Comparison of the largest terrorist groupsThe list of the most widespread terrorist groups is headed by the Taliban. They are followed by the Islamic State, Boko Haram und Al-Shabaab. In the years 2013 to 2017 alone, these 4 organisations carried out around 13,600 attacks and killed 72,519 people.
Comparison by country
Note: This page contains data from 2013 to 2017 and is no longer updated.
Terrorist acts by group 2013 to 2017
|Boko Haram||Western Africa, Central Africa||1,634||16,108||7,575||2,828|
|Donetsk People's Republic||Ukraine||259||821||584||166|
|Abu Sayyaf||Philippines, Malaysia||240||111||253||303|
|Fulani extremists||Western Africa, Central Africa||223||1,135||184||65|
|Al-Nusrah Front||Western Asia||195||1,781||1,298||704|
|Luhansk People's Republic||Ukraine||112||75||124||68|
|Garo National Liberation Army||India||103||45||59||54|
|Anti-Balaka Militia||Central Africa, Cameroon||70||720||282||1,058|
|Asa'ib Ahl al-Haqq||Iraq||57||111||37||91|
|Free Syrian Army||Western Asia||53||141||204||6|
|Mayi Mayi||Congo (Dem. Republic)||40||71||41||245|
|Sudan People's Liberation Movement - North||Sudan||32||242||156||15|
|Seleka||Central Africa, Cameroon||32||363||80||141|
|Hay'at Tahrir al-Sham||Syria, Lebanon||24||186||77||6|
|Kamwina Nsapu Militia||Congo (Dem. Republic)||19||181||14||61|
|Popular Resistance Committees||Western Asia||26||95||49||144|
|Haqqani Network||Afghanistan, Pakistan||19||49||82||0|
|Peace at Home Council||Turkey||17||77||13||0|
|Supporters of Abd Rabbuh Mansur Hadi||Yemen||14||75||0||0|
|Shura Council of Benghazi Revolutionaries||Libya||13||44||105||0|
|Abdullah Azzam Brigades||Western Asia, South Asia||13||42||284||0|
|Aleppo Fatah Operations Room||Syria||8||15||280||0|
|Mai Mai Mazembe Militia||Congo (Dem. Republic)||6||80||25||0|
|Nur-al-Din al-Zinki Movement||Syria||5||65||108||0|
|David Yau Yau Militia||South Sudan||4||91||96||24|
|Islamic Movement for the Liberation of Raja||South Sudan||2||84||5||0|
|Ansar al-Din Front||Syria||2||206||0||57|
|Anti-Government extremists||United States, Chile||3||59||852||0|
|Islamic Unification Movement||Lebanon||2||47||300||0|
Interdependencies among terrorist groupsTerrorist groups are rarely self-sufficient and do not always pursue their goals alone. Often, there are superordinate organizations whose individual national associations act independently, but are defacto centrally controlled or advocate a common goal. The example of Al-Qaeda explains this particularly well: Al-Qaeda occasionally appears as a transnational, independent terrorist organization, but it is actually a huge terrorist network.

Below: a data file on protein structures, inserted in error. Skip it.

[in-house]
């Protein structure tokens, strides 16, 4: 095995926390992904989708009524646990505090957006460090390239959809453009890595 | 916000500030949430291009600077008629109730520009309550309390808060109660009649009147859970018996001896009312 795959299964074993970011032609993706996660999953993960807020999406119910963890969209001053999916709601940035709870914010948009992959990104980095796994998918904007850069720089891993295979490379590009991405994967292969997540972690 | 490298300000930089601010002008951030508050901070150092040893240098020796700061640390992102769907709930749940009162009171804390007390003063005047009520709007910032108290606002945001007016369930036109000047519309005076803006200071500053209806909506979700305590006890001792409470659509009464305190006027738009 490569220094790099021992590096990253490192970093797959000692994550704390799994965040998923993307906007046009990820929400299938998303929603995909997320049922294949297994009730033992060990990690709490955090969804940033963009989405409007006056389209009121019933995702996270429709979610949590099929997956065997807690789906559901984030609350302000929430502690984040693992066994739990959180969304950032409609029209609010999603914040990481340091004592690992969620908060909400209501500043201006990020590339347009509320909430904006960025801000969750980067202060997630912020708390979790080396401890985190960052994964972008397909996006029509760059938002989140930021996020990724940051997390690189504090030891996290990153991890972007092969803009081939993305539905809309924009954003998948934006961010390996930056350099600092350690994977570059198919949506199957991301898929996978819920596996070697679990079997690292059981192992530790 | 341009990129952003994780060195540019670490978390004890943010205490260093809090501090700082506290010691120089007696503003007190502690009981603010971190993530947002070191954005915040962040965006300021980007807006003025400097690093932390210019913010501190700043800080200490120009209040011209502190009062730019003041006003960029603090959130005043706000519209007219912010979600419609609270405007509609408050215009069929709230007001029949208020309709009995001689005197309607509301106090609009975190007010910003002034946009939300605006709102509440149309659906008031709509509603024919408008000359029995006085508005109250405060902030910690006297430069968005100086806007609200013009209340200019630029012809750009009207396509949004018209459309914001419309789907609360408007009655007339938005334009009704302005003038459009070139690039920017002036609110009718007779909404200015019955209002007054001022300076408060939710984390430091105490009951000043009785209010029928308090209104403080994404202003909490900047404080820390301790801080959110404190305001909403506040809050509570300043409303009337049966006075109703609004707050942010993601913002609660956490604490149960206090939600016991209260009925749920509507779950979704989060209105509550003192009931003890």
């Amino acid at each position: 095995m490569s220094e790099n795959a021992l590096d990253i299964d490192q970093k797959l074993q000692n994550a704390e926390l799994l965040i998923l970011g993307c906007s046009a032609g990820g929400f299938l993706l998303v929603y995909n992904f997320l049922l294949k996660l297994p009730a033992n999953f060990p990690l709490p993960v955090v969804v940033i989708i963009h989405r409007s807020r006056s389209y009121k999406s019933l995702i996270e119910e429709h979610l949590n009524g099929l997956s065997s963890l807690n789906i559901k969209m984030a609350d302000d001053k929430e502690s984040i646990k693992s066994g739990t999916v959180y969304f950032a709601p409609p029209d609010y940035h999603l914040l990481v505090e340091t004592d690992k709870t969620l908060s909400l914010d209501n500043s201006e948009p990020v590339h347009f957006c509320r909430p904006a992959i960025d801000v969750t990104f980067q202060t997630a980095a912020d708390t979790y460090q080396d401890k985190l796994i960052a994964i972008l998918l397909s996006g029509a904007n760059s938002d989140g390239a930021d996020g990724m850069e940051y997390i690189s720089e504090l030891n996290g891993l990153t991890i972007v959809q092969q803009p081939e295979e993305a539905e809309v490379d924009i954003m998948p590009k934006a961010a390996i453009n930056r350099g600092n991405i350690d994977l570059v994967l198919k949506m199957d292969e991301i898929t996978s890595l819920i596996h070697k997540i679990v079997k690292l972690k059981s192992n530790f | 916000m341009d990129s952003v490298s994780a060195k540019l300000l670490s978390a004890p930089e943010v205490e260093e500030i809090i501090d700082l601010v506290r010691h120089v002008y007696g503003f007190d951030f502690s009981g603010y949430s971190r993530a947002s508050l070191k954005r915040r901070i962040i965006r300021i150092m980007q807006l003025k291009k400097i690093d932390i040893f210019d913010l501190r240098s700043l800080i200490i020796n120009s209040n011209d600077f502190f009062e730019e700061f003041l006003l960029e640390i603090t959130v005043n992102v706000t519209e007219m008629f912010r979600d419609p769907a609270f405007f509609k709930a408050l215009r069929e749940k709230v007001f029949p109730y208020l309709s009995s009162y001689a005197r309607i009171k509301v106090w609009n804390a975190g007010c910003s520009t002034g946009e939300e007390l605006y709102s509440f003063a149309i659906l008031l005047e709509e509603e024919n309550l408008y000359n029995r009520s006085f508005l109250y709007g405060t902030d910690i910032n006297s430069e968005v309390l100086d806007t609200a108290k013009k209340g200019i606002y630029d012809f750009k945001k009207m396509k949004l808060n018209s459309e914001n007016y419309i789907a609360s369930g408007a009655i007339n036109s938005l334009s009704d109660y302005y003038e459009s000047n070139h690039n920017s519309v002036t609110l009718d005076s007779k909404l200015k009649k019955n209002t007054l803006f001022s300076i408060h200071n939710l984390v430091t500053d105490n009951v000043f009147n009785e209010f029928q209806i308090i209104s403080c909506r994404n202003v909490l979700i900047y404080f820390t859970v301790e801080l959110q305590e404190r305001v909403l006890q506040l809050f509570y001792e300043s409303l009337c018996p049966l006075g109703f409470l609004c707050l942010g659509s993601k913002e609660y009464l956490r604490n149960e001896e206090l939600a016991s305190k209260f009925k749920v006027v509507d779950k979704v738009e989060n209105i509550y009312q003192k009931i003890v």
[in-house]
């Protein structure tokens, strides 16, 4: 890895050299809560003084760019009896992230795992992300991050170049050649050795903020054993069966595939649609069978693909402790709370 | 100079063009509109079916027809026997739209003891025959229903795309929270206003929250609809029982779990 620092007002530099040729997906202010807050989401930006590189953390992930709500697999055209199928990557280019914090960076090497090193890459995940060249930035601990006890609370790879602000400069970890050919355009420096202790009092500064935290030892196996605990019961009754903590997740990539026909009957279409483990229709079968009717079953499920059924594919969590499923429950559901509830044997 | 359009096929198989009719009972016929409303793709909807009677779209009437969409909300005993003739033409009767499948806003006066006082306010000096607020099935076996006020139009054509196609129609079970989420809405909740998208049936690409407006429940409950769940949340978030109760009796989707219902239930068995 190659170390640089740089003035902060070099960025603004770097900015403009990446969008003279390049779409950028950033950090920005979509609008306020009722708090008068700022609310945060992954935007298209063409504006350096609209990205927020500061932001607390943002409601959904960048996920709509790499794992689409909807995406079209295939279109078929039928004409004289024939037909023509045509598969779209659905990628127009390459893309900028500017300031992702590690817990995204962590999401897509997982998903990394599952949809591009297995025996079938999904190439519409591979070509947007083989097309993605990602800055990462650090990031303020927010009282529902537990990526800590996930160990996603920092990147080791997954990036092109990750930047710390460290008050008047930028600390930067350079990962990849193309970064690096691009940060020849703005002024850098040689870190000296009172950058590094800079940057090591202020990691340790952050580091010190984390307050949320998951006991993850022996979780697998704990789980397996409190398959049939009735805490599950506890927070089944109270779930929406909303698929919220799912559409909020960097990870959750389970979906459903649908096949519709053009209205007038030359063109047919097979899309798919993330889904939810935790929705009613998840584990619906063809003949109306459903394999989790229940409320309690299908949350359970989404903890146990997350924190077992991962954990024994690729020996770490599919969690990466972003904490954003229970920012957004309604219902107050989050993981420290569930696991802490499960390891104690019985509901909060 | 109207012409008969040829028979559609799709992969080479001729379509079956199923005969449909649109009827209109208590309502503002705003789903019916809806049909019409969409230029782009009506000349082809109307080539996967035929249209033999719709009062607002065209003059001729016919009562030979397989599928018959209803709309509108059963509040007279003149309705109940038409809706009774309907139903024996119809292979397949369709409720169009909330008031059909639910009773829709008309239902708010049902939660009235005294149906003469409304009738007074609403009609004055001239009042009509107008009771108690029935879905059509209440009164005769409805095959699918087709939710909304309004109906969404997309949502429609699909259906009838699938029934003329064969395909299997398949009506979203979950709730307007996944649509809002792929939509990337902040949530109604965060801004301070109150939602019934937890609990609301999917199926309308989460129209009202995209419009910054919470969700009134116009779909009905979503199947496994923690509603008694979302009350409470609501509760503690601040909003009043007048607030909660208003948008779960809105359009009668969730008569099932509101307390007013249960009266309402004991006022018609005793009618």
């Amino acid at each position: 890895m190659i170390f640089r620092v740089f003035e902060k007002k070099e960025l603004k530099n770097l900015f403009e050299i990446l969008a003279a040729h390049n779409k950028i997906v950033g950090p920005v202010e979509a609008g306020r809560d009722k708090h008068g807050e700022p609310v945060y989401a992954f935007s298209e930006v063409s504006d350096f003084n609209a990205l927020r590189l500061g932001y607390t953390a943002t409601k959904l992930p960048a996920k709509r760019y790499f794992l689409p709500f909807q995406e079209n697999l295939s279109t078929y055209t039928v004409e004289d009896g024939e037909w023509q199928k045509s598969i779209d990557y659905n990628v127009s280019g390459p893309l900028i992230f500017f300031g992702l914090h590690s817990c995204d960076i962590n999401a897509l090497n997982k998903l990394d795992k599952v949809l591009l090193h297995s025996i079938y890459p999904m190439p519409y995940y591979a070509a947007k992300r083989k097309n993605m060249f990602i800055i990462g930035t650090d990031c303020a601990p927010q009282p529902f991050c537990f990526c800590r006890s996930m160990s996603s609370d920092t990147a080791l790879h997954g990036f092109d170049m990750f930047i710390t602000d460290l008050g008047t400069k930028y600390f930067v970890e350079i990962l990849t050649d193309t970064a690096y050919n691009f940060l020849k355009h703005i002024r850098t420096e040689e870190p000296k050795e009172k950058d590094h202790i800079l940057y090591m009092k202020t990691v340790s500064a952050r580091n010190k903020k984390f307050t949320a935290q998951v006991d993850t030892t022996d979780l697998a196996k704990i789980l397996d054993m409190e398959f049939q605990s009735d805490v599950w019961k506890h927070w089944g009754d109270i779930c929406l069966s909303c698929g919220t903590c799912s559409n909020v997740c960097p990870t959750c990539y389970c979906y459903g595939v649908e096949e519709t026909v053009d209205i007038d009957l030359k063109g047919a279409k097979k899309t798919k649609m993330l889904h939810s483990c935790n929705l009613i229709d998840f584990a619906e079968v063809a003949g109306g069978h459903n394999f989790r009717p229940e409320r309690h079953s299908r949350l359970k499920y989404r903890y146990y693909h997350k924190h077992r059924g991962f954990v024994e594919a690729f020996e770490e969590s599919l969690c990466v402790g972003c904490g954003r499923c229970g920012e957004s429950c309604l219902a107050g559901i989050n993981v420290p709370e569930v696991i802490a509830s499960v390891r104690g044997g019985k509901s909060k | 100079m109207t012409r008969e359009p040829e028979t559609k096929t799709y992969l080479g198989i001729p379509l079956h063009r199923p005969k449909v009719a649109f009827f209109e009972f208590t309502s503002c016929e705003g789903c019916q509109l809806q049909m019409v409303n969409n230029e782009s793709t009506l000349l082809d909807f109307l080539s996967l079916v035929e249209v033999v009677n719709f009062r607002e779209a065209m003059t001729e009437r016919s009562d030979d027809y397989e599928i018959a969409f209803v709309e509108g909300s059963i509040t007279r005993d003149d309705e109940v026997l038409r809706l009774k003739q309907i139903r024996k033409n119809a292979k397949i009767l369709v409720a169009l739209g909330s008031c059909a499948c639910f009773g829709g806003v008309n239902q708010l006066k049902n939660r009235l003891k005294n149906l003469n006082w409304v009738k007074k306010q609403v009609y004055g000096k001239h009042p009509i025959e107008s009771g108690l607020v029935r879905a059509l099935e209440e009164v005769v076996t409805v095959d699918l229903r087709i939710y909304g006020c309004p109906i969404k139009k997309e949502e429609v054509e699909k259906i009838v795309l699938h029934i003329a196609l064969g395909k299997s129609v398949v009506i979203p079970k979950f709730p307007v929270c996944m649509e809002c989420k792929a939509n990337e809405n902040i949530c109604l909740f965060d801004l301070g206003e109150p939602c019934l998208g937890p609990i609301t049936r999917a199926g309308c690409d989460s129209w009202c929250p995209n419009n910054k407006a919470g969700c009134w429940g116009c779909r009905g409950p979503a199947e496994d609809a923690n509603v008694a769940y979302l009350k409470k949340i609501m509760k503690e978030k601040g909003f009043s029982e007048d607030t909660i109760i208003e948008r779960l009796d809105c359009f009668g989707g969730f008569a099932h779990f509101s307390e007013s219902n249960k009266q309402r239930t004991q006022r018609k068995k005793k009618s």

The "313 Brigade" is Al-Qaeda's military arm in Pakistan, "Tawhid and Jihad" is a subgroup in Iraq, MUJAO performs the same functions in West Africa, and Khorasan in Syria. All depend on each other, but are often named as initiating an attack. Similarly, the Philippine Abu-Sajaf has nothing to do formally with Al-Qaeda, but shares roots with the Mujahideen in Afghanistan. The two organizations also support each other financially today, and parts of their training take place in al-Qaeda's Middle Eastern territories.
Ultimately, it is difficult to attribute individual acts of terrorism to one organization or the other. Sometimes it just carries out what the leadership demands. Other times, several groups work on the same target, and sometimes an attack is carried out entirely independently.
Financing the terrorist organizationsImages in the media often show tent-like accommodations, makeshift training camps and, even in the upper echelons of the organizations, a standard of living that would not suggest too much wealth. Yet terrorist acts are carried out worldwide at immense capital expense. Rapid-fire weapons, bazookas, bulletproof vests, state-of-the-art computer equipment and even their own airplanes are deployed to cause trouble in various parts of the world. According to research by the magazine "Forbes Israel," Al-Qaeda alone has an annual budget of an impressive $150 million. The Islamic State even has an annual turnover of 2 billion US dollars
The sources of income differ depending on the group. IS takes most of its budget from the oil trade. More than half of Syria's oil wells and parts of Iraq's oil reserves are controlled by IS or its subordinate offshoots. Of course, IS does not show up at the regular trading points. Instead, the oil is diverted and enters commerce through the black market.
For many terrorist groups, looting and hostage-taking is a profitable business. It is estimated that the Islamic State alone earns nearly $200 million annually from this. Drug trafficking also plays a significant role time and again. The Colombian FARC earns around half a billion U.S. dollars a year from this and, according to the U.S. Department of Justice, controls almost half of the global cocaine trade. Hezbollah and the Taliban are also said to be financed primarily through the drug trade.
What several terrorist groups have in common is financial support through donations. This does not only include (partly forced) donations from private individuals, but also states themselves support individual groups. For example, Hezbollah is supported by Iran, Hamas is supported by Qatar, and Hamas is also supported by the tax revenues of the Gaza Strip. But Western states also intervene in a targeted manner and promote one group or another with financial aid or arms deliveries in order to influence the politics of a country. Operation Cyclone", for example, was legendary in that it flushed more than 2 billion US dollars into Pakistan. The mujahideen were supported at the time. While they were still called "freedom fighters" in the 1980s, today they are described as the origin of Al-Qaeda and Abu Sajaf.